Ethics and Boundaries: Ethics and Technology
In this online program, social workers will explore how technology can affect work-life including practice and communication improvements. We will learn about the common pitfalls of using technology in our work and what the new technology standards are.
|Series||Ethics and Boundaries|
|Next Session||Monday, Feb. 1, 2021|
Feb. 1, 2021 10am to 3:00pm
Session will run from 10 AM - Noon and 1 - 3 PM.
Keep you and your patients safe and protected
We know how much technology has improved our workflow from efficiencies to accuracies. Technology has greatly expanded the ability of social workers to be able to interact, communicate, and assist their clients in an entirely new capacity. We must explore the question: what are the challenges or potential ethical dilemmas associated with relying on technology in our practices? Social workers are held accountable to the NASW Code of Ethics, however, there are new technology standards in the most recent revision of the NASW Code of Ethics. In this online program, we will develop strategies for minimizing the risk of ethical violations of using technology in social work practice. We will also identify the new technology standards in the revised NASW Code of Ethics.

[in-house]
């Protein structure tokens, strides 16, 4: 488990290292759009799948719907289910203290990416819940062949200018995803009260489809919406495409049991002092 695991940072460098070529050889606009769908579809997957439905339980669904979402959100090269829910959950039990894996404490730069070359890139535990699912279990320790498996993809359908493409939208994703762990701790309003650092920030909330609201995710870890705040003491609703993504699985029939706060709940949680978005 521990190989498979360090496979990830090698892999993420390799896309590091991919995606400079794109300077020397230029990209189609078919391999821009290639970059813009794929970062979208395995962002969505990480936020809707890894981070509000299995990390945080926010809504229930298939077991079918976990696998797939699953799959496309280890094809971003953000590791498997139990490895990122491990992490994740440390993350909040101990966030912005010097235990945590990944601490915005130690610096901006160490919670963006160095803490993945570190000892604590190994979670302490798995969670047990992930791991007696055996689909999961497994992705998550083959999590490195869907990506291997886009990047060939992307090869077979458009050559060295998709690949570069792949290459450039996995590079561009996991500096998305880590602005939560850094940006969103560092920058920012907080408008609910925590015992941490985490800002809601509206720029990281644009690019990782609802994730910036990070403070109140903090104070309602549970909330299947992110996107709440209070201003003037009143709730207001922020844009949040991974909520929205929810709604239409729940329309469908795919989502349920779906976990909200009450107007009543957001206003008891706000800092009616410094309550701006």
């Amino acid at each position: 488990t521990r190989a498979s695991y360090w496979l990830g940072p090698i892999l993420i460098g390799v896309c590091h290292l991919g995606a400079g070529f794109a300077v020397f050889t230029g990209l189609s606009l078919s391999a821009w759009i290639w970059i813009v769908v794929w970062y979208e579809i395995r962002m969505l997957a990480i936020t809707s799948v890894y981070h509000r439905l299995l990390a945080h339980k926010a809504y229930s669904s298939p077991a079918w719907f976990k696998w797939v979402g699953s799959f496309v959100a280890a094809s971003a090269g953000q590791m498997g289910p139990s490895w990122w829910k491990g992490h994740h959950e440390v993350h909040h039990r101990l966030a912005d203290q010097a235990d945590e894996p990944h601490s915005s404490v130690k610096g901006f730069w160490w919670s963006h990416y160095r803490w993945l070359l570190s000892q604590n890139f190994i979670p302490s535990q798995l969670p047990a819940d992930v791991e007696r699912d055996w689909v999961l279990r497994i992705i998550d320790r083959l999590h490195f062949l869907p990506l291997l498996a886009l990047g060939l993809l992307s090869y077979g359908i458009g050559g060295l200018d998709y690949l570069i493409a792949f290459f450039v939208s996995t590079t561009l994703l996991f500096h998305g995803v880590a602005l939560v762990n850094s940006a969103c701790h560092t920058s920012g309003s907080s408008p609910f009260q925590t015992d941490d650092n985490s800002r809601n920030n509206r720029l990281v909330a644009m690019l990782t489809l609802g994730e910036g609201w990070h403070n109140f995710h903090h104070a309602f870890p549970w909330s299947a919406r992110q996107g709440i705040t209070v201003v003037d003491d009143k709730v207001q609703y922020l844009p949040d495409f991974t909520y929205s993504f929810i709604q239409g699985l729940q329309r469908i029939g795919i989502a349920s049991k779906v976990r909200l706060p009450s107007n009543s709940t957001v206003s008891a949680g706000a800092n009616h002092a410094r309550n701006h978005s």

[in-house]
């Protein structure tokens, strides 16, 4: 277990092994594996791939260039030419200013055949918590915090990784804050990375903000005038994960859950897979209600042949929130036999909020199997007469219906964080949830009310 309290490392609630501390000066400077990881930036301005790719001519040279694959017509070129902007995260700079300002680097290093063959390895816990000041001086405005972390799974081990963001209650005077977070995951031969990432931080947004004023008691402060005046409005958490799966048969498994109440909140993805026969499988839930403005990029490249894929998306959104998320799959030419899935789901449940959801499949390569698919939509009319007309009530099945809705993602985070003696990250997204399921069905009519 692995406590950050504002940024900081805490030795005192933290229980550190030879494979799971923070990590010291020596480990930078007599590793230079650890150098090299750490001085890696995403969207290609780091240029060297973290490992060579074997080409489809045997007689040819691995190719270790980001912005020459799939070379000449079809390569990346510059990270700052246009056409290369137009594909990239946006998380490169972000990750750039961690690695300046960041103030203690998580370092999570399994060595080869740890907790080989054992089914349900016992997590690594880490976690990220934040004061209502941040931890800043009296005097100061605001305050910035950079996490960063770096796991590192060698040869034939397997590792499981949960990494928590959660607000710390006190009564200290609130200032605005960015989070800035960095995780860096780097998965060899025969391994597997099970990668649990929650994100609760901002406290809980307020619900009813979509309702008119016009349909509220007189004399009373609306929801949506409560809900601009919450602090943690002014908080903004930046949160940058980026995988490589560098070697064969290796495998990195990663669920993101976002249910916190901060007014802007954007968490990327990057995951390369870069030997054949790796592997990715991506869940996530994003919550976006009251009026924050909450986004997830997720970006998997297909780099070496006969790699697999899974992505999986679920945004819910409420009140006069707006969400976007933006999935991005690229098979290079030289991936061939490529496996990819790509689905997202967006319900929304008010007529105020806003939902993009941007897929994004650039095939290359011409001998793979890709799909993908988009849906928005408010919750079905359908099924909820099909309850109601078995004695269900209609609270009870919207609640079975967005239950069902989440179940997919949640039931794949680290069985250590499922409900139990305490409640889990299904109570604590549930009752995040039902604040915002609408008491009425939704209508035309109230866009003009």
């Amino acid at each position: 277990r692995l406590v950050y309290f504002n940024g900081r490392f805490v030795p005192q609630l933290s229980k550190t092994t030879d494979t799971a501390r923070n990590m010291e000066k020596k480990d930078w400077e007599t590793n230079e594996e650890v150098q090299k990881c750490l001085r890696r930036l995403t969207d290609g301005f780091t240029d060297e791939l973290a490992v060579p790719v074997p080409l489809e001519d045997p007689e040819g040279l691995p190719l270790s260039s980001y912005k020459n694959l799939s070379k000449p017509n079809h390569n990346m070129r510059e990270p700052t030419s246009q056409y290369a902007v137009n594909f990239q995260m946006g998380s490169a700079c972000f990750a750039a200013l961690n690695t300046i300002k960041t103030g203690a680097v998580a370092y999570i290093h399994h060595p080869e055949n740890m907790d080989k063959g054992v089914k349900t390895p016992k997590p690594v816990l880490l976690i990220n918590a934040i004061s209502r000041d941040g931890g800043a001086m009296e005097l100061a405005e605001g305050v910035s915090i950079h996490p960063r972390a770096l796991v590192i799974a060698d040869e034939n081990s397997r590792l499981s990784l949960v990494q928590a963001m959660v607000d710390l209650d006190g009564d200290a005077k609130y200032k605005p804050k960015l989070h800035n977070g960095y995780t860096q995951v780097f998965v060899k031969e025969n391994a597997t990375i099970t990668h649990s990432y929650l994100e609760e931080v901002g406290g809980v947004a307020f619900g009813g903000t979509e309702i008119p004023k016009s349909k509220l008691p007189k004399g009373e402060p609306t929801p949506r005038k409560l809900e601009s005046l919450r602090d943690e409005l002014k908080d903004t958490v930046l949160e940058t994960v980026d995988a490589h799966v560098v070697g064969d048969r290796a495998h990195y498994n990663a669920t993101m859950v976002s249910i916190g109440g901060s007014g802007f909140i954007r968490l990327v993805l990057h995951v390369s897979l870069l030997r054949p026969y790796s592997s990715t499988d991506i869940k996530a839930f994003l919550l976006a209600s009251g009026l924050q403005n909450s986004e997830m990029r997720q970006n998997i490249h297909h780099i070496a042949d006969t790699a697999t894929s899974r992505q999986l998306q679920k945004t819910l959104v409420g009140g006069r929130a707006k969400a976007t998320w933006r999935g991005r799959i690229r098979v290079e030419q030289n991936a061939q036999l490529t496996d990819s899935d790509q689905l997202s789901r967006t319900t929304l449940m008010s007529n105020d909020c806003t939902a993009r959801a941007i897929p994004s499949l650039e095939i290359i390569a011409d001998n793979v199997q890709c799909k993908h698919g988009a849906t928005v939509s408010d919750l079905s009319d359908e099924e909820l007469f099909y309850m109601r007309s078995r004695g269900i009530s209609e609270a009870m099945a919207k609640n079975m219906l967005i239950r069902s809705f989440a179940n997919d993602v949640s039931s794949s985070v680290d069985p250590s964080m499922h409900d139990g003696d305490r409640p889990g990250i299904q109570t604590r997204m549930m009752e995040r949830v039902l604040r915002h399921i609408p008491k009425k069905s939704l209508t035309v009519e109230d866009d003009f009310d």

This program will be delivered through the use of prerecorded video content, voice annotated PowerPoint slides, and discussion prompts. New modules are released each week, with the instructor monitoring and interacting with participants through discussion boards. You can view the content and participate in the discussion boards whenever it is convenient for you each week.
- Identify the technology‐related standards in the revised NASW Code of Ethics.
- Describe the benefits and ethical challenges created by the use of technology in social work practice.
- Develop strategies for minimizing the risk of ethical violations using technology in social work practice.
This program satisfies the Wisconsin Social Worker’s Ethics and Boundaries requirements for licensing.
Who Should Attend
Social workers, counselors, psychologists, marriage and family therapists, substance abuse counselors, school psychologists, and other human service professionals
Nick Smiar, Professor Emeritus of Social Work at UW-Eau Claire, has been doing ethics workshops for twenty years. Dr. Smiar has worked in residential treatment, child welfare, community mental health, and psychiatric hospital settings. He is also a graduate of the Divinity School of The University of Chicago, a County Board Supervisor for Eau Claire County, member of the board of the Bolton Refuge House (Eau Claire), board member of Western Dairyland CAA, and former Chairperson of the Social Worker Section of the Marriage and Family Therapy, Professional Counseling, and Social Work Examining Board.